17. I especially like their choice of… er, theme music, during the credits. I’d hate to be in a house with a hard of hearing computer enthusiast for that show.

  18. If I try and print something on my computer I have to jump through fucking hoops using HP doctor, these guys press one button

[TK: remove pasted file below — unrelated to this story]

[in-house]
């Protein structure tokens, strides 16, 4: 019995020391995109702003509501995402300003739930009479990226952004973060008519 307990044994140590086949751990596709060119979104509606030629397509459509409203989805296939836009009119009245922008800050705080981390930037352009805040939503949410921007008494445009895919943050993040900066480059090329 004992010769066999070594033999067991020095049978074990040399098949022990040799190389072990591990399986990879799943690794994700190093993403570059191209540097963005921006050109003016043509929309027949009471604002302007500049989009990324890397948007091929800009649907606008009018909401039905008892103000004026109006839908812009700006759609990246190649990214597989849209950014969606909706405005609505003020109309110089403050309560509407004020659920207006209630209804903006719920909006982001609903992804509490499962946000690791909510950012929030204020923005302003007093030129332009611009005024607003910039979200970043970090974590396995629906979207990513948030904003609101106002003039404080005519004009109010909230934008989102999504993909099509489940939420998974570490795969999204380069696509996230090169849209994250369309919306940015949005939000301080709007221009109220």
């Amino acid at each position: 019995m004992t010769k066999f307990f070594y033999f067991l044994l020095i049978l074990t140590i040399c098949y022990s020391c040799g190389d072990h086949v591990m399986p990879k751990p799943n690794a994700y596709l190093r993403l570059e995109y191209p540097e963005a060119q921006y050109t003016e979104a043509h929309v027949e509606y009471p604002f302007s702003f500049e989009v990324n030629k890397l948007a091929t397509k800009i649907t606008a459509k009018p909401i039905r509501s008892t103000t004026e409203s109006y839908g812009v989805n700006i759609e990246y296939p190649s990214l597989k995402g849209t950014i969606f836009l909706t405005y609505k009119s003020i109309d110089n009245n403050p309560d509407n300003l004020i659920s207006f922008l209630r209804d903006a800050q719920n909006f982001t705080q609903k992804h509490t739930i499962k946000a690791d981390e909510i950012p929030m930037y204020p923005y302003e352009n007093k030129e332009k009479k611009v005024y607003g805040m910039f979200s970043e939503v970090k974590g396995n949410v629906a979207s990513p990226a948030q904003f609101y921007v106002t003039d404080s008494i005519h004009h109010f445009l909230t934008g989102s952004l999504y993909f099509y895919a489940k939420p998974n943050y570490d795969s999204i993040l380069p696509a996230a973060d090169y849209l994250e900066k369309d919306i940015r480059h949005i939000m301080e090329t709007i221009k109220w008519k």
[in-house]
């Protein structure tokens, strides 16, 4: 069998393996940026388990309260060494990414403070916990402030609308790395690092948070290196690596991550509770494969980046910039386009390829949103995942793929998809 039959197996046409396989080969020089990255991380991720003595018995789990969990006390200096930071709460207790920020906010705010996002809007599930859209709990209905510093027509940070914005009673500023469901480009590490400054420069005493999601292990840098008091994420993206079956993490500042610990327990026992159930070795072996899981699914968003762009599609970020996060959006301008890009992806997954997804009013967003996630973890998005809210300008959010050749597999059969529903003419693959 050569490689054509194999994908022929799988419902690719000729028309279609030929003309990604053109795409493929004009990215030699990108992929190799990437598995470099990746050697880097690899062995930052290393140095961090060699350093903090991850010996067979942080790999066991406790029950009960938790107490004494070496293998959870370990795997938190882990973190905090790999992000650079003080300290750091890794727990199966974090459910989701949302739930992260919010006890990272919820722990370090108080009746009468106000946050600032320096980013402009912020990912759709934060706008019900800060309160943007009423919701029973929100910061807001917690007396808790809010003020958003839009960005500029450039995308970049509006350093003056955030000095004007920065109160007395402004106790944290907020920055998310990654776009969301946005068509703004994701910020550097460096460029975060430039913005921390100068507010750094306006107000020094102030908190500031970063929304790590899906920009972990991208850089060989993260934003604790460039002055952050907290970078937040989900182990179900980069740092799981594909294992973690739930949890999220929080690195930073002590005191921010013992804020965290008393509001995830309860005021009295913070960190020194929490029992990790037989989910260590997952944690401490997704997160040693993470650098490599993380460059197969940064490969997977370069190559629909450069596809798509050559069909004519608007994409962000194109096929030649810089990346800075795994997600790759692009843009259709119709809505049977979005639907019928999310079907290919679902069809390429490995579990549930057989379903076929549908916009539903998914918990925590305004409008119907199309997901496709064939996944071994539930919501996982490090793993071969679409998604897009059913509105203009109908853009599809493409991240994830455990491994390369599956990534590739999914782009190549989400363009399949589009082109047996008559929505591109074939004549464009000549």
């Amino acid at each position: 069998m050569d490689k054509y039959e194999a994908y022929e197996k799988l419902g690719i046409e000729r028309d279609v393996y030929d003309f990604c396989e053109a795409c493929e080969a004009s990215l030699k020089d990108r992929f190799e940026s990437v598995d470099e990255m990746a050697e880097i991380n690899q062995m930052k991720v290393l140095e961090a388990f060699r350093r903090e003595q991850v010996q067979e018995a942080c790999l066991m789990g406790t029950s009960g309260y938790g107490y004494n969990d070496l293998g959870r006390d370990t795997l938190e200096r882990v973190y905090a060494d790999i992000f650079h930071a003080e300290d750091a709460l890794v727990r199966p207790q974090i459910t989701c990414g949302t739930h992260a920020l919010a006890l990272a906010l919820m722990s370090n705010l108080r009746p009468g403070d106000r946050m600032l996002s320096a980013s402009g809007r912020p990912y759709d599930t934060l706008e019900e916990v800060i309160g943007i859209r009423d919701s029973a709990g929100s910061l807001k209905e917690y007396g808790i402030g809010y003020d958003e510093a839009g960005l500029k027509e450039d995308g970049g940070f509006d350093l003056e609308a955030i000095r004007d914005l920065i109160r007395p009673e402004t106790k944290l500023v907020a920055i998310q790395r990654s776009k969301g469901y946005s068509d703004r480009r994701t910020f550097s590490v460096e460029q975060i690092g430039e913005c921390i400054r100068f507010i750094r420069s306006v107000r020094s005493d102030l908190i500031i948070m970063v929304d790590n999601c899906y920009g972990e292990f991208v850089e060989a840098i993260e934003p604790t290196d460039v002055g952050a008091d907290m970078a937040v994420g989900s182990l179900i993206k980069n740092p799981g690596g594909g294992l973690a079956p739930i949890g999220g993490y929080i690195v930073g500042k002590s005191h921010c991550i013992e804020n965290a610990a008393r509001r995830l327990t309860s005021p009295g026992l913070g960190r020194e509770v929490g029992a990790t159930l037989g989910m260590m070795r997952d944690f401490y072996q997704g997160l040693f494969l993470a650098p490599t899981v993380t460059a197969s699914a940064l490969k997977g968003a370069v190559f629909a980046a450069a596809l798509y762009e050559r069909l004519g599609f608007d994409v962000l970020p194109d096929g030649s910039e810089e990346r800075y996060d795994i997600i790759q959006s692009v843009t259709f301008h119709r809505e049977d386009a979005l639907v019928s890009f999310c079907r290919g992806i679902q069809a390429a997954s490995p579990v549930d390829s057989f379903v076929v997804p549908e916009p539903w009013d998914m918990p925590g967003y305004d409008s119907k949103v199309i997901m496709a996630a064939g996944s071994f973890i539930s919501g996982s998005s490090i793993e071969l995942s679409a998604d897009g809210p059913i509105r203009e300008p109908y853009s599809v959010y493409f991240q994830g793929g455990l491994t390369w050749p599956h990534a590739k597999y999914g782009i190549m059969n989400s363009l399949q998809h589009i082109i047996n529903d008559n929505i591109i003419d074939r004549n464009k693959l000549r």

19. 5:36 ahh… memories of my ZX Spectrum loading up… praying it didn't crash… waiting 10 minutes for a game to load! ⌨📼

  20. Her doctor is Dr Neville Davis – apparently still around, age 93, and known as the UK's longest working doctor as of 2018!

  21. The computer cost the cooperative 3000 pounds in june of 1984. By july another computer came along that was 100 times more powerful and cost 300 pounds. it was not a good month for the cooperative.